Students are ill-prepared for college-level writing

Students are increasingly unprepared to write at the college level

A while back, I talked about the importance of strong writing skills in the workplace. Today I want to take a look at the grim statistics regarding poor writing skills on college campuses and help you explore things you can do now to ensure that your children do not join those ranks.

The Problem on College Campuses

First-time college students face their new post-high school careers with excitement, fear, and any number of challenges. But good writing, for many freshmen, may pose the biggest challenge of all.

Professors want to see concise, coherent and well-reasoned writing assignments. And regardless of the discipline—whether English, history, biology, or art—they expect students to write at a higher level than they did in high school.

Are incoming students unprepared for college writing? We hear again and again that many freshmen lack the most basic skills to write clearly, effectively, and coherently because their working knowledge of grammar, punctuation, spelling, and paragraph structure is so poor. According to a recent article by the California State University:

About 60 percent of first-time freshmen enrolling at the CSU each year do not show entry-level proficiency in [college-level English] assessments, even though they have earned at least a B average in the required college preparatory curriculum. As a result, many students must attend remedial classes, which do not count for college credit and add cost and time to earning a degree.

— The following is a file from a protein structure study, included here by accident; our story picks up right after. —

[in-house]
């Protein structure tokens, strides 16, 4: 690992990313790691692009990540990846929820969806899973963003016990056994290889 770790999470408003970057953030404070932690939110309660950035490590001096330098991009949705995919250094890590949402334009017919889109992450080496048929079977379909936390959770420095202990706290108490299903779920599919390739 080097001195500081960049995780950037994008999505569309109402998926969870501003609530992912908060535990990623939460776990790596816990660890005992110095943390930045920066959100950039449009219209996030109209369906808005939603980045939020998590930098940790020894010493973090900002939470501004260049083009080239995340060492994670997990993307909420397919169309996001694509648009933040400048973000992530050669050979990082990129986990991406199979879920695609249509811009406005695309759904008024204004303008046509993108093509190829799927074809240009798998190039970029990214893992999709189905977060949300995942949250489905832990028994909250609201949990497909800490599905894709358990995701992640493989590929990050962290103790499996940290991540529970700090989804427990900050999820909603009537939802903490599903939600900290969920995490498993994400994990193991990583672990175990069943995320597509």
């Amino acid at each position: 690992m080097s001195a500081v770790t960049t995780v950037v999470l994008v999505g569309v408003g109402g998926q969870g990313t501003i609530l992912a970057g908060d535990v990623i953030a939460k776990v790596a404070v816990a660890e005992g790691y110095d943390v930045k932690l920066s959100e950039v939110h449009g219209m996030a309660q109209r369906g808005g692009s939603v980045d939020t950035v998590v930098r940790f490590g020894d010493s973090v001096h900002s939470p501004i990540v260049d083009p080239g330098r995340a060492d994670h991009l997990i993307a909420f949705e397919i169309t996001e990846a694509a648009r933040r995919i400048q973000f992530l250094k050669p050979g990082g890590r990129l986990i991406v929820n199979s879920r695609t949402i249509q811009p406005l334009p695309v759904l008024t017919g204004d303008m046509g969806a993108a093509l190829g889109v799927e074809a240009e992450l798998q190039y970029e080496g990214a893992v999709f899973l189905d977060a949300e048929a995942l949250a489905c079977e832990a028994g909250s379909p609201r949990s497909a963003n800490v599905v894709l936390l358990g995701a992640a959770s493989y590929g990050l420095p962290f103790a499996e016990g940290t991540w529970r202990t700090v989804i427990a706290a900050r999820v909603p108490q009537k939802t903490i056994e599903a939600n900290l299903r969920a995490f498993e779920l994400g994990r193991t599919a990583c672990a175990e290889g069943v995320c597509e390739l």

When High Schools Fail to Prepare Their Graduates

Tufts Daily, the independent student newspaper of Tufts University, reports that it’s becoming more and more apparent that the nation’s high schools are not devoting enough time to writing skills and may not be providing students with a strong enough writing-based curriculum.

The Tufts article notes that according to a study by the Chronicle of Higher Education, 44 percent of university faculty members say their students are simply not ready for the rigors of college-level writing.

When College Writing Courses Don’t Teach Writing

Arriving on campus is no assurance of success for incoming freshmen who need basic writing courses but aren’t necessarily getting them.

Professor Stanley Fish says universities should rethink the political and ideological emphasis of most composition classes. He rightly suggests that “unless writing courses focus exclusively on writing they are a sham.”

Fish relates that a few years ago, he became alarmed and curious about the poor writing skills his English graduate students demonstrated in their research papers. Graduate students should write well, Fish believed; especially since they were responsible for teaching undergraduate students how to write in introductory composition classes. Fish asked to see lesson plans for the 104 sections in which English graduate students taught composition to undergrads. He found that in 100 of the sections, “students spent much of their time discussing novels, movies, TV shows and essays on a variety of hot-button issues — racism, sexism, immigration, globalization.” Only four sections emphasized grammar, rhetoric, and the craft of writing well. (Eagle Forum Education Reporter)